I’m friends with Noah Himmelstein, Everyman’s Associate Artistic Director. He was supposed to direct it, but then had a scheduling conflict. I’ve been directing my plays the past few years, and made, I hope, a gentle pitch for myself, and Vinny [Everyman Founding Artistic Director Vincent Lancisi], with remarkable generosity and faith, said yes!
Are you pleased with the result? Do you feel this production represents your vision for Be Here Now?
I’m thrilled. I love this cast. I have brilliant designers, and, really, everyone at the theater has been warm, and generous and smart and welcoming. I really couldn’t have dreamt of a better team to help me find the play here.
What was it like working with Beth Hylton, who in addition to being your Bari, also directed a Salon reading of Be Here Now last year?
Beth is an extraordinary actress. At first glance, no one would think she was right for this role. She just walks into the room, and brings a ray of sunshine with her, while Bari is a dark, brooding misanthrope. But Beth can completely transform, and she has the same appetite for continued exploration that I have – she’s constantly thinking and trying new things, and working the calculus to find Bari’s complicated journey. It’s not an easy role. And she’s brilliant in it.
Surveying your previous work – plays like End Days, Informed Consent, Leveling Up, and Fortune – it’s clear you don’t shy away from significant existential issues, even in comedies. Does addressing life’s “big stuff” speak merely to your interests or is it part of your greater philosophy as an artist?
Yes. That’s what I’m interested in. What does it mean to be human, and how do we persist, aware of our mortality. How do we make the time we have count.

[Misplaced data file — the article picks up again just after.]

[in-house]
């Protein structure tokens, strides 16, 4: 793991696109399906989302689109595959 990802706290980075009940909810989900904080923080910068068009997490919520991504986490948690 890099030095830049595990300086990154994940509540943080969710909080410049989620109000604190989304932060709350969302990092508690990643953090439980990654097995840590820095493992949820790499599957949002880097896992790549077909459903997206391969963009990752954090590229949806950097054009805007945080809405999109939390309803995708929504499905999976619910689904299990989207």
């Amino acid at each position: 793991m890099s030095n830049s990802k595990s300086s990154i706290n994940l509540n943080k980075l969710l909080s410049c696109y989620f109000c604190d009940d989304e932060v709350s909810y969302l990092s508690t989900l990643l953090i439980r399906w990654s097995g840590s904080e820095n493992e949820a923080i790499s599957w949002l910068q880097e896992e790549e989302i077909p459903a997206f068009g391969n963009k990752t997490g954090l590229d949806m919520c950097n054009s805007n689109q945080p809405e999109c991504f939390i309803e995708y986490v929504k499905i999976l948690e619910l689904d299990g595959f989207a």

Be Here Now was commissioned by Cincinnati Playhouse, which has since commissioned you to write two more plays to form a trilogy. Congratulations! Are you enjoying revisiting these characters and what’s going on in their lives?
There are three adjoining towns mentioned in Be Here Now (loosely based on the town in the Catskills where I grew up.). So the next two plays will take place in those other two towns. I’ve finished a workable draft of the second play, and Luanne turns up in it. It’s enormous fun bringing her back — like getting to spend time with an old friend.
What’s next for you?
I have a new play, Much Ado About Boys, where seven of Shakespeare’s young heroines, all suffering from boy troubles, meet, by chance, in the woods, and save each other from their dire fates. It will premiere at Florida Atlantic University this fall! I’ve started researching the third play of the trilogy, and my composer collaborator, Dan Green and I are making plans for our next musical project. So… time to get back to my computer!
Many thanks to Deborah Zoe Laufer for answering my questions. You can catch Be Here Now at Everyman Theatre in Baltimore through February 16, 2020.
Running Time: Approximately 90 minutes, with no intermission.
Parking: Available across the street at the Atrium Garage; $11.00 fee.